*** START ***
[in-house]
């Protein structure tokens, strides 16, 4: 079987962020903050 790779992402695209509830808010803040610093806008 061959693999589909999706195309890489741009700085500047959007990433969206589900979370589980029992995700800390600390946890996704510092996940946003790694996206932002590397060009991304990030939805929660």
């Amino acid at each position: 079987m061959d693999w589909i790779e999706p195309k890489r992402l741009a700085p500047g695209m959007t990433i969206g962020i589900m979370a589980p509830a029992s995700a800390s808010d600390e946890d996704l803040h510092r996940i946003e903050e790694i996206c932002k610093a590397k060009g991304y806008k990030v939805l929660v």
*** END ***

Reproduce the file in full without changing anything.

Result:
[in-house]
């Protein structure tokens, strides 16, 4: 079987962020903050 790779992402695209509830808010803040610093806008 061959693999589909999706195309890489741009700085500047959007990433969206589900979370589980029992995700800390600390946890996704510092996940946003790694996206932002590397060009991304990030939805929660």
């Amino acid at each position: 079987m061959d693999w589909i790779e999706p195309k890489r992402l741009a700085p500047g695209m959007t990433i969206g962020i589900m979370a589980p509830a029992s995700a800390s808010d600390e946890d996704l803040h510092r996940i946003e903050e790694i996206c932002k610093a590397k060009g991304y806008k990030v939805l929660v």